A cat will never save you from drowning. Primarily because they don’t like water, and secondly a cat will think if you were stupid enough to get yourself into the situation, then what do you expect? There is no blind trust. Ever tried to get a cat down from a garage roof? You stretch your arms out to them, and you get a ‘Really?’ with a raised eyebrow. ‘I’ve seen the clumsy way you move. Like you’re not going to drop me? I don’t think so...’ as it jumps past your ladder and down your back to the ground.

Most importantly, a cat doesn’t forget if you hurt them. A cat stores information. When you weren’t available for a bit of lap action. When you forgot to re-fill the bowl. The amount of times you shut it out of the bedroom because you had a better offer. How many weekends you stayed away. If you don’t put the time in, the cat will get distant. Suddenly your pillow is not its favourite place first thing in the morning. It’s in the corridor instead, seemingly infazed. Just watching.

Jealousy is a cat trait. Bring a puppy into another dog’s house and the dog thinks it’s Christmas. A cat does not. A cat will yowl and scratch and beat that kitten into submission because the cat knows that attention is limited. You see the change in cats that suddenly have dogs around. The cat becomes more aloof. The dog is too needy and the cat is too proud to fight for love. Why should it? Its love needs to be earned too, after all.

And like anything worth having, if you don’t value it, you can lose it. Love’s funny like that.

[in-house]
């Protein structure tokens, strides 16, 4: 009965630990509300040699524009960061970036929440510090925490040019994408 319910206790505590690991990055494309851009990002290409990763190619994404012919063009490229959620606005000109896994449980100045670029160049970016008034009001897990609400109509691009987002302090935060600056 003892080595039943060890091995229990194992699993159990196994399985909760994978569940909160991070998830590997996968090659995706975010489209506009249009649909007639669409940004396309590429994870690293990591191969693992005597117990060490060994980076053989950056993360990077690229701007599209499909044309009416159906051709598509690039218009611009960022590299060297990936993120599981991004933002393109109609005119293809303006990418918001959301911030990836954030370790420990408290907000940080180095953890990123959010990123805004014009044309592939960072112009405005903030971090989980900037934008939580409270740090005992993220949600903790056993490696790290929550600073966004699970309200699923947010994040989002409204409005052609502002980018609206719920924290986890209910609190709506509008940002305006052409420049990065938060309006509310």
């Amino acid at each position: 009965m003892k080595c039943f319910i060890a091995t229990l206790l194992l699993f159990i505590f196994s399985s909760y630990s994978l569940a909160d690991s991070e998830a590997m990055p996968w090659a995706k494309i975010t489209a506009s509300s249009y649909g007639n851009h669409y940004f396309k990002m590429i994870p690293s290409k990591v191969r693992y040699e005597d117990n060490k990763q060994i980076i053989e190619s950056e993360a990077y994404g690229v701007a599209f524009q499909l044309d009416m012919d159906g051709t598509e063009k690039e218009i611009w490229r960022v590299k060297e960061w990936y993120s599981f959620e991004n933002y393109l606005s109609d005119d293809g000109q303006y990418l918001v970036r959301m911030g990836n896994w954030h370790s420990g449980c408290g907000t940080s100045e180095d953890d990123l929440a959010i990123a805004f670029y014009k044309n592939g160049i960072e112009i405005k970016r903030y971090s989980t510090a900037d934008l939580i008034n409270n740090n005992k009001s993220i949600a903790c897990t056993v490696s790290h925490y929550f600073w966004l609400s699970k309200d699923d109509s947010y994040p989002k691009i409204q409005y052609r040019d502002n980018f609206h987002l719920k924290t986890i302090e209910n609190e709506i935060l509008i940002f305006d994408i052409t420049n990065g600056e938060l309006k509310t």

One day, maybe, if you don’t pay your cat quite enough attention, you’ll find it’s moved next door. Maybe someone else was filling the milk bowl when you weren’t looking. Sometimes it may creep back into your garden, but it will never be your cat again. You can see the change in the eyes.

You’ve got to stay on your toes with a cat. Because cats are clever. And independent. And they know a love that’s worth having, and they know their love is worth earning.

I’ve been thinking about getting a dog. A puppy. Hell, I get needy too. I want some unconditional love. And then I catch the look in Mr Fing’s eyes and I think, you know what?

Maybe I’m a cat kind of girl at heart.


Writing advice? From me? Well, this is all I’ve got.

I’ve had a few emails of late from people asking advice about the business of writing. I never blog about actual writing, cos I think it’s a ‘find your own way’ kind of trade, and more than that there are people out there better at it than me…ask them.

The only advice I would give new writers is more general and as follows:

1 – Don’t waste time on envy. You’re only in competition with yourself. It’s a long road and just use others’ successes to inspire you or make you raise your game. It’s a happier way to live. I’m a believer in sharing. I’ve got people in with my agent who’ve come away with better deals than me. Am I envious? No. Good on ’em. I always put people I know who are need of  a break in touch with my editors and agents. It might come to something, it might not, but I’m not in competition with them. I’m in competition with me, see? Plus, being nice feels good. Even for a wicked woman like me.

2 – There is no easy road. This is a tough business. So toughen up. Take the knocks and the criticisms. Listen. Watch. Learn.

3 – Be charming. Charm goes a long way. It won’t get you a deal, but it will get you remembered for when you’ve got something dealworthy.